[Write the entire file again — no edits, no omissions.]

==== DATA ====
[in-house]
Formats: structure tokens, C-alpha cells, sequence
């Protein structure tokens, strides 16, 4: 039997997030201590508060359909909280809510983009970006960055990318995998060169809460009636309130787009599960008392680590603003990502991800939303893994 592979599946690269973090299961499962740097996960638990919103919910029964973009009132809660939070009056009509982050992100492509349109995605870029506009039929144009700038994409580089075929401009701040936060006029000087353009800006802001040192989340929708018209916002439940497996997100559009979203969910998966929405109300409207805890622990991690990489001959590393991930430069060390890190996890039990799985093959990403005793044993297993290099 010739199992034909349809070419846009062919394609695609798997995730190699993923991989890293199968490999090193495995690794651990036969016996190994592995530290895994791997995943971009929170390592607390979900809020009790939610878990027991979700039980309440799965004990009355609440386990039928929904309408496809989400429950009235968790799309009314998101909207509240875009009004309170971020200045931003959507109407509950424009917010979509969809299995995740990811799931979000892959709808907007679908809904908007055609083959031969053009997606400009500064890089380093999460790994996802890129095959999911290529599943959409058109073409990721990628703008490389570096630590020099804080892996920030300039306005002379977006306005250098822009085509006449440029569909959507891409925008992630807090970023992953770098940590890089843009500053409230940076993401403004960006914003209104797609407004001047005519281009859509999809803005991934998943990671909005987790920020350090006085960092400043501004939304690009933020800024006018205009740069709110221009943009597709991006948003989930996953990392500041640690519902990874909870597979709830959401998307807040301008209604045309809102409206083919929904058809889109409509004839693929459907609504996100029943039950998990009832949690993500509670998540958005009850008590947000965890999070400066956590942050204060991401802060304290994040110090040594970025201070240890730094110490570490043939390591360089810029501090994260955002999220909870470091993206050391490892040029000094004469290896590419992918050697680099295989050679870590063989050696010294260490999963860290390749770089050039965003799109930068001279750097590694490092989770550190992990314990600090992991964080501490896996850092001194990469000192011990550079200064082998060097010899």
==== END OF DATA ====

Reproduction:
[in-house]
Formats: structure tokens, C-alpha cells, sequence
């Protein structure tokens, strides 16, 4: 039997997030201590508060359909909280809510983009970006960055990318995998060169809460009636309130787009599960008392680590603003990502991800939303893994 592979599946690269973090299961499962740097996960638990919103919910029964973009009132809660939070009056009509982050992100492509349109995605870029506009039929144009700038994409580089075929401009701040936060006029000087353009800006802001040192989340929708018209916002439940497996997100559009979203969910998966929405109300409207805890622990991690990489001959590393991930430069060390890190996890039990799985093959990403005793044993297993290099 010739199992034909349809070419846009062919394609695609798997995730190699993923991989890293199968490999090193495995690794651990036969016996190994592995530290895994791997995943971009929170390592607390979900809020009790939610878990027991979700039980309440799965004990009355609440386990039928929904309408496809989400429950009235968790799309009314998101909207509240875009009004309170971020200045931003959507109407509950424009917010979509969809299995995740990811799931979000892959709808907007679908809904908007055609083959031969053009997606400009500064890089380093999460790994996802890129095959999911290529599943959409058109073409990721990628703008490389570096630590020099804080892996920030300039306005002379977006306005250098822009085509006449440029569909959507891409925008992630807090970023992953770098940590890089843009500053409230940076993401403004960006914003209104797609407004001047005519281009859509999809803005991934998943990671909005987790920020350090006085960092400043501004939304690009933020800024006018205009740069709110221009943009597709991006948003989930996953990392500041640690519902990874909870597979709830959401998307807040301008209604045309809102409206083919929904058809889109409509004839693929459907609504996100029943039950998990009832949690993500509670998540958005009850008590947000965890999070400066956590942050204060991401802060304290994040110090040594970025201070240890730094110490570490043939390591360089810029501090994260955002999220909870470091993206050391490892040029000094004469290896590419992918050697680099295989050679870590063989050696010294260490999963860290390749770089050039965003799109930068001279750097590694490092989770550190992990314990600090992991964080501490896996850092001194990469000192011990550079200064082998060097010899």